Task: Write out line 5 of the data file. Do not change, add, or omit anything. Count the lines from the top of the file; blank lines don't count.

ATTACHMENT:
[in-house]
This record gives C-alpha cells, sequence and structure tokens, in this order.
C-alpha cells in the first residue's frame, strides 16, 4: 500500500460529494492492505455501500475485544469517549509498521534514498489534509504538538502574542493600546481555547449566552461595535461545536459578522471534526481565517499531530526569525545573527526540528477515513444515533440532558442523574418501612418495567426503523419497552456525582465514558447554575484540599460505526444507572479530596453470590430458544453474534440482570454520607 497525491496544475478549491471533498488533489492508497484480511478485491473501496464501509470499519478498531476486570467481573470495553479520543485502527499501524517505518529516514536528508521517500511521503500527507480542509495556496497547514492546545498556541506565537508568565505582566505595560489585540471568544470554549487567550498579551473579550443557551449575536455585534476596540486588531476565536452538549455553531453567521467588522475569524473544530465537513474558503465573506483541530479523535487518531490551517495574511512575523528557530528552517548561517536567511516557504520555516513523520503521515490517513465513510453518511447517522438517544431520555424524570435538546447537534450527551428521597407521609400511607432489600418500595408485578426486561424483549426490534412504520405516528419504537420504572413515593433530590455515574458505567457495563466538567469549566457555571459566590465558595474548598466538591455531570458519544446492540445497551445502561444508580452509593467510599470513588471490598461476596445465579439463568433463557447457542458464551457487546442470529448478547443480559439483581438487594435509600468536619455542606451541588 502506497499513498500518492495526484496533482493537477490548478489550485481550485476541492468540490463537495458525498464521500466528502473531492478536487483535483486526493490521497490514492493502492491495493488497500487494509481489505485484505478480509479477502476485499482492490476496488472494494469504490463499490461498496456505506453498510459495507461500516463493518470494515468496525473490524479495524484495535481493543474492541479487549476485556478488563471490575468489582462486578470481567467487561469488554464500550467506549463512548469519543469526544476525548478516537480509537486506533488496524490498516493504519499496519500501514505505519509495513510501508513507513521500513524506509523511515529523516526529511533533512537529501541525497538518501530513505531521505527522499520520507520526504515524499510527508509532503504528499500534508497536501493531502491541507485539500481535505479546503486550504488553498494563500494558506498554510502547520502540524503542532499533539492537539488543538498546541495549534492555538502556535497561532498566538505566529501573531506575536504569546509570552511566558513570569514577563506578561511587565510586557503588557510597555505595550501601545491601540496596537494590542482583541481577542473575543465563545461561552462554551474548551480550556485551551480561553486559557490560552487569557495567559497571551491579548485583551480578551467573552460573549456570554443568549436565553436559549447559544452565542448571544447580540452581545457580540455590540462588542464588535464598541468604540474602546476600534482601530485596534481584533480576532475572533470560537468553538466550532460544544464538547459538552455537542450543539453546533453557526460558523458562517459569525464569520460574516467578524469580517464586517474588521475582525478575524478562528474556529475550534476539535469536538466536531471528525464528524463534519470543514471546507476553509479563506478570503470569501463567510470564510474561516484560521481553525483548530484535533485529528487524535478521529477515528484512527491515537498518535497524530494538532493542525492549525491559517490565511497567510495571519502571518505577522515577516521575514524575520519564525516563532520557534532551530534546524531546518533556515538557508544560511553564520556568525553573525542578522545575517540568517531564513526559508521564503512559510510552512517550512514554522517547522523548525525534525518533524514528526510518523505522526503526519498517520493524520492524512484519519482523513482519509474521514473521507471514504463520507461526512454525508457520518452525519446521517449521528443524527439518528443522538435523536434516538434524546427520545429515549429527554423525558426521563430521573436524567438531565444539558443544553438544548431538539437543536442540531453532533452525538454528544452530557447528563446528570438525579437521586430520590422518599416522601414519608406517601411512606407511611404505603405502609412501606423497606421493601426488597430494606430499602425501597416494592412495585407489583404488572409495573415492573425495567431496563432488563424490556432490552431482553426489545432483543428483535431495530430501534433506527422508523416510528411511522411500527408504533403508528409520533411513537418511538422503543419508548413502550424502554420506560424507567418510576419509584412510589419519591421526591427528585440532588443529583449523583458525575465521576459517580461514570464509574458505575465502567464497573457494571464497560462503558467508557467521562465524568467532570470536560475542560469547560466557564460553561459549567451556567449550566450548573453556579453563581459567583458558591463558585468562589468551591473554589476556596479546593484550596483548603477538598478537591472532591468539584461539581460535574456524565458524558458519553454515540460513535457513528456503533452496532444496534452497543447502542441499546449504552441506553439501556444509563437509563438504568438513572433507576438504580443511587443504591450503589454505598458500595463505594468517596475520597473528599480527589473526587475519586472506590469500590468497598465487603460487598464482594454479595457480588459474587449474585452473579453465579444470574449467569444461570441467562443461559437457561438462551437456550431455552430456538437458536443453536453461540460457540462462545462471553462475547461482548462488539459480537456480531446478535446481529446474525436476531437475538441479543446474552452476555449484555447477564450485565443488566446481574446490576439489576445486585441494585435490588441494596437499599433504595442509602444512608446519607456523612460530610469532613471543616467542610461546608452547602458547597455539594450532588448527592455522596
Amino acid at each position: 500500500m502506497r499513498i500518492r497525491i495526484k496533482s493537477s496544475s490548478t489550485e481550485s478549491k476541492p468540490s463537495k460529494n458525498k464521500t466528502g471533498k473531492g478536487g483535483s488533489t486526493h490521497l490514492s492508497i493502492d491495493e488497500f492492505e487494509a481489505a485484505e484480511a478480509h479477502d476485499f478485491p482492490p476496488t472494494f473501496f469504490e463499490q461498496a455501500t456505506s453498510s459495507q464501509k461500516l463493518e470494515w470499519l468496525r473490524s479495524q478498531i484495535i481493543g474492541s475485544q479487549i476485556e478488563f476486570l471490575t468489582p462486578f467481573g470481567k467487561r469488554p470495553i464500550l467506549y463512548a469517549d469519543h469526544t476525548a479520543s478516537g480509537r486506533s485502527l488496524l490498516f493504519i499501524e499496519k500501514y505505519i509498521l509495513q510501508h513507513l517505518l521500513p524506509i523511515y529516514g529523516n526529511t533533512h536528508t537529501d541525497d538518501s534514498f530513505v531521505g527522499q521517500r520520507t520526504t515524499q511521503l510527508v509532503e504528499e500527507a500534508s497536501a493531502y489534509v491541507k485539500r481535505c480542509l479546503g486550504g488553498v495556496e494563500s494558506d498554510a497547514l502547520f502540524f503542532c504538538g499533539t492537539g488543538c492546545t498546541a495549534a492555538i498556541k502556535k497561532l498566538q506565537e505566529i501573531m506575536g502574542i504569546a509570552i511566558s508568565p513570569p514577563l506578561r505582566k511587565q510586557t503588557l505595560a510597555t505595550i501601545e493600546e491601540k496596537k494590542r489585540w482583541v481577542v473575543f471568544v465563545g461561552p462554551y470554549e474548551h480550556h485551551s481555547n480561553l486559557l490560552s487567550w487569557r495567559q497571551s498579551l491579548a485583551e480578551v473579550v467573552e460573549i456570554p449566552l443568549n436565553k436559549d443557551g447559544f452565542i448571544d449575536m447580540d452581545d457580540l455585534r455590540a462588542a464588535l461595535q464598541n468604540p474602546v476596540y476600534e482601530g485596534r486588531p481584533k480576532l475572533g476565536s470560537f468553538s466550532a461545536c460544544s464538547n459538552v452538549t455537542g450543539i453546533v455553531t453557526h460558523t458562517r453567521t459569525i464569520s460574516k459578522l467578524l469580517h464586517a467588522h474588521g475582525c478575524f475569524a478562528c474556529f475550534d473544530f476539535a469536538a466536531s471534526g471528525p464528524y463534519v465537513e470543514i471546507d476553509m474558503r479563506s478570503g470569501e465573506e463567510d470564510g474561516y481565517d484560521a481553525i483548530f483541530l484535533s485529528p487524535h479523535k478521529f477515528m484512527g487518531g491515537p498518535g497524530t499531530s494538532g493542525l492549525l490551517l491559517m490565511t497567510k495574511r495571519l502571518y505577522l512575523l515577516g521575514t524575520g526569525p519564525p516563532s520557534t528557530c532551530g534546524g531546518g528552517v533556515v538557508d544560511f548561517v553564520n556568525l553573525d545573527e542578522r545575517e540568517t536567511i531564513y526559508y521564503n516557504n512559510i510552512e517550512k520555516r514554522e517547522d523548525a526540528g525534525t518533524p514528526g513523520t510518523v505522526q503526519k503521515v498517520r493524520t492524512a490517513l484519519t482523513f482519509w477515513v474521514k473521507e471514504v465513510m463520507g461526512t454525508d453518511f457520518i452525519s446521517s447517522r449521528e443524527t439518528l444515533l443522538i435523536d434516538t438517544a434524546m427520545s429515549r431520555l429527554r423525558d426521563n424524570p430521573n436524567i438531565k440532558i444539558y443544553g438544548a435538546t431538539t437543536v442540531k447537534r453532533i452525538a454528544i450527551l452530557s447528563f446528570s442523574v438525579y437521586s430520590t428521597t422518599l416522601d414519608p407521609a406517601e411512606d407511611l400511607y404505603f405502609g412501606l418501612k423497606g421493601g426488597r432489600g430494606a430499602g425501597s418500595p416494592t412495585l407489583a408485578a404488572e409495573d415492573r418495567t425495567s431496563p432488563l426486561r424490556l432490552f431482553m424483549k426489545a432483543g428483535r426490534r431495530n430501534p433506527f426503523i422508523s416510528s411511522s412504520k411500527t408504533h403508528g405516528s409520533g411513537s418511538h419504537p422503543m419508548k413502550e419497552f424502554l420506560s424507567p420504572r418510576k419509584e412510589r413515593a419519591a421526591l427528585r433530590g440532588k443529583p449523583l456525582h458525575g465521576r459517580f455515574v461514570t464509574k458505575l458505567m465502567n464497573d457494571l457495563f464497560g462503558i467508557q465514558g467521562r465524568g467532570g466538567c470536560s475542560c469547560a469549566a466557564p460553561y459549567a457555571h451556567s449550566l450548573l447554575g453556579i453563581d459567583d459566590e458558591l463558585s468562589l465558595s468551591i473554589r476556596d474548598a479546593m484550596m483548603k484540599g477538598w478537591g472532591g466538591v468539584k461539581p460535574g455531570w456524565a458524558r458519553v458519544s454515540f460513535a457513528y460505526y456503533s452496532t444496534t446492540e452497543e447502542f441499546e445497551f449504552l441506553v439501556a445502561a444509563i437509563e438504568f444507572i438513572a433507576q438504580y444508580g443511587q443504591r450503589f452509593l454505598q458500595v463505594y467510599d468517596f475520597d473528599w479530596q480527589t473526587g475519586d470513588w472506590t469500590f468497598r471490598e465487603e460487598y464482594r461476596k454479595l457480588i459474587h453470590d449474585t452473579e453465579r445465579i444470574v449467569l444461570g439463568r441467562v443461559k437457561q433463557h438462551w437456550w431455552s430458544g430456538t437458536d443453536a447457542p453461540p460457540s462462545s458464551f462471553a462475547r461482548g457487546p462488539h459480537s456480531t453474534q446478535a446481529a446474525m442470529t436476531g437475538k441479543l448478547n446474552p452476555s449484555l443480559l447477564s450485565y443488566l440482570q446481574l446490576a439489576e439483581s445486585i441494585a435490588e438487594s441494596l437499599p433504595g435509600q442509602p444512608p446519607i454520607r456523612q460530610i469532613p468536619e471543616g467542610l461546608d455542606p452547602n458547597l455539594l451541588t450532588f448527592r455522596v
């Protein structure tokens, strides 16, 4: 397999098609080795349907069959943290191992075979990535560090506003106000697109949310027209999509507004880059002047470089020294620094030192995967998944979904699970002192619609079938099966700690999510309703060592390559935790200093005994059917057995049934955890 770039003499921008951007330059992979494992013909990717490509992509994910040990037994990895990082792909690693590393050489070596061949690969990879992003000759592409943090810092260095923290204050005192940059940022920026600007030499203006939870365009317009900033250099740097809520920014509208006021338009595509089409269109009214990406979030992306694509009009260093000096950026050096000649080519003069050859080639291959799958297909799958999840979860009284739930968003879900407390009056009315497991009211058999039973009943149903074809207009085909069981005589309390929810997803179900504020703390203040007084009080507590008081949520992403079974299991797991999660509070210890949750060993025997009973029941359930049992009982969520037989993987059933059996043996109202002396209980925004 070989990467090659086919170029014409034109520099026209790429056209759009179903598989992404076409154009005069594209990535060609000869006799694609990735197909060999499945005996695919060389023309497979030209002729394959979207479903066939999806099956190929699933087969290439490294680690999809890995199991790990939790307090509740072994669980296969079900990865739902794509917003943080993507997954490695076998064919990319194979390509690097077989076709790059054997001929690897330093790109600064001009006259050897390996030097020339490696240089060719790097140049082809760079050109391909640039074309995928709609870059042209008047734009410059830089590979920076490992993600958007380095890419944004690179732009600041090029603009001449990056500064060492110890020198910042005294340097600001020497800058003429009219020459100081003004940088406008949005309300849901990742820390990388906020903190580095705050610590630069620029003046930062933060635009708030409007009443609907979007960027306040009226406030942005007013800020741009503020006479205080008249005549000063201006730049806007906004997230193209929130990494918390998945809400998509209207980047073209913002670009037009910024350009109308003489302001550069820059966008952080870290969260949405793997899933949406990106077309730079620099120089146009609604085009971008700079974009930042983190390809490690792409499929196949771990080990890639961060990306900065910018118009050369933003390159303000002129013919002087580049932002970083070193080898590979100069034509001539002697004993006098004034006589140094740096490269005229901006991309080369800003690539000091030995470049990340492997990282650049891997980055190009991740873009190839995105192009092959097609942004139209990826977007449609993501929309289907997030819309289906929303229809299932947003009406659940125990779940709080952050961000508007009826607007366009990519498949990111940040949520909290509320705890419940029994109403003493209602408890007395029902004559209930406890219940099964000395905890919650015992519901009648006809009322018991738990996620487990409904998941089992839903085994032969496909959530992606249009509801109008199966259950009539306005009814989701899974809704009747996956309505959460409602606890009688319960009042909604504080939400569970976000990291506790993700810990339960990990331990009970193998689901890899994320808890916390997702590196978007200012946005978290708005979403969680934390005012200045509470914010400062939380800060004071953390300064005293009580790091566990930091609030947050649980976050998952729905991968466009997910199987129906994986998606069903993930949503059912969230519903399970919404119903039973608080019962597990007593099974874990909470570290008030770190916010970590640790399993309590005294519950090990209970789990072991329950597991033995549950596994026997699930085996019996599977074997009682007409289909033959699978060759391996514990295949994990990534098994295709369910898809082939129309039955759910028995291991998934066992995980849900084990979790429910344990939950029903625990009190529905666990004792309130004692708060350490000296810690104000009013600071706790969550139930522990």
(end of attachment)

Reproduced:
């Protein structure tokens, strides 16, 4: 397999098609080795349907069959943290191992075979990535560090506003106000697109949310027209999509507004880059002047470089020294620094030192995967998944979904699970002192619609079938099966700690999510309703060592390559935790200093005994059917057995049934955890 770039003499921008951007330059992979494992013909990717490509992509994910040990037994990895990082792909690693590393050489070596061949690969990879992003000759592409943090810092260095923290204050005192940059940022920026600007030499203006939870365009317009900033250099740097809520920014509208006021338009595509089409269109009214990406979030992306694509009009260093000096950026050096000649080519003069050859080639291959799958297909799958999840979860009284739930968003879900407390009056009315497991009211058999039973009943149903074809207009085909069981005589309390929810997803179900504020703390203040007084009080507590008081949520992403079974299991797991999660509070210890949750060993025997009973029941359930049992009982969520037989993987059933059996043996109202002396209980925004 070989990467090659086919170029014409034109520099026209790429056209759009179903598989992404076409154009005069594209990535060609000869006799694609990735197909060999499945005996695919060389023309497979030209002729394959979207479903066939999806099956190929699933087969290439490294680690999809890995199991790990939790307090509740072994669980296969079900990865739902794509917003943080993507997954490695076998064919990319194979390509690097077989076709790059054997001929690897330093790109600064001009006259050897390996030097020339490696240089060719790097140049082809760079050109391909640039074309995928709609870059042209008047734009410059830089590979920076490992993600958007380095890419944004690179732009600041090029603009001449990056500064060492110890020198910042005294340097600001020497800058003429009219020459100081003004940088406008949005309300849901990742820390990388906020903190580095705050610590630069620029003046930062933060635009708030409007009443609907979007960027306040009226406030942005007013800020741009503020006479205080008249005549000063201006730049806007906004997230193209929130990494918390998945809400998509209207980047073209913002670009037009910024350009109308003489302001550069820059966008952080870290969260949405793997899933949406990106077309730079620099120089146009609604085009971008700079974009930042983190390809490690792409499929196949771990080990890639961060990306900065910018118009050369933003390159303000002129013919002087580049932002970083070193080898590979100069034509001539002697004993006098004034006589140094740096490269005229901006991309080369800003690539000091030995470049990340492997990282650049891997980055190009991740873009190839995105192009092959097609942004139209990826977007449609993501929309289907997030819309289906929303229809299932947003009406659940125990779940709080952050961000508007009826607007366009990519498949990111940040949520909290509320705890419940029994109403003493209602408890007395029902004559209930406890219940099964000395905890919650015992519901009648006809009322018991738990996620487990409904998941089992839903085994032969496909959530992606249009509801109008199966259950009539306005009814989701899974809704009747996956309505959460409602606890009688319960009042909604504080939400569970976000990291506790993700810990339960990990331990009970193998689901890899994320808890916390997702590196978007200012946005978290708005979403969680934390005012200045509470914010400062939380800060004071953390300064005293009580790091566990930091609030947050649980976050998952729905991968466009997910199987129906994986998606069903993930949503059912969230519903399970919404119903039973608080019962597990007593099974874990909470570290008030770190916010970590640790399993309590005294519950090990209970789990072991329950597991033995549950596994026997699930085996019996599977074997009682007409289909033959699978060759391996514990295949994990990534098994295709369910898809082939129309039955759910028995291991998934066992995980849900084990979790429910344990939950029903625990009190529905666990004792309130004692708060350490000296810690104000009013600071706790969550139930522990």